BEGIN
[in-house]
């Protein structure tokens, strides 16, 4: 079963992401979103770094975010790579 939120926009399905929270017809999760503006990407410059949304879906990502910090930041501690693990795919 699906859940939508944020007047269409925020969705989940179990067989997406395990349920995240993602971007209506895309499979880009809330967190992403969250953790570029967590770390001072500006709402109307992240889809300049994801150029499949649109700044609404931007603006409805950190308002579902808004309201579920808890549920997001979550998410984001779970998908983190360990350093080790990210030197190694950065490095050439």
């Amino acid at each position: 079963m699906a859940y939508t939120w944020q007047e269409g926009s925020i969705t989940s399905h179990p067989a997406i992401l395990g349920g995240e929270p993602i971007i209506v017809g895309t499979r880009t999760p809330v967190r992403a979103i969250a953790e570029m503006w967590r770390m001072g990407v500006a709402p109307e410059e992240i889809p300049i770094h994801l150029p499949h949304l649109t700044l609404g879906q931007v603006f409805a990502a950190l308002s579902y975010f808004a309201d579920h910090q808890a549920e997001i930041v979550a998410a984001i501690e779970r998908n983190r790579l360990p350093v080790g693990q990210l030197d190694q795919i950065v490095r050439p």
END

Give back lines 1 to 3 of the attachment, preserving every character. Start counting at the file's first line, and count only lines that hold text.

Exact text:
[in-house]
């Protein structure tokens, strides 16, 4: 079963992401979103770094975010790579 939120926009399905929270017809999760503006990407410059949304879906990502910090930041501690693990795919 699906859940939508944020007047269409925020969705989940179990067989997406395990349920995240993602971007209506895309499979880009809330967190992403969250953790570029967590770390001072500006709402109307992240889809300049994801150029499949649109700044609404931007603006409805950190308002579902808004309201579920808890549920997001979550998410984001779970998908983190360990350093080790990210030197190694950065490095050439």
């Amino acid at each position: 079963m699906a859940y939508t939120w944020q007047e269409g926009s925020i969705t989940s399905h179990p067989a997406i992401l395990g349920g995240e929270p993602i971007i209506v017809g895309t499979r880009t999760p809330v967190r992403a979103i969250a953790e570029m503006w967590r770390m001072g990407v500006a709402p109307e410059e992240i889809p300049i770094h994801l150029p499949h949304l649109t700044l609404g879906q931007v603006f409805a990502a950190l308002s579902y975010f808004a309201d579920h910090q808890a549920e997001i930041v979550a998410a984001i501690e779970r998908n983190r790579l360990p350093v080790g693990q990210l030197d190694q795919i950065v490095r050439p």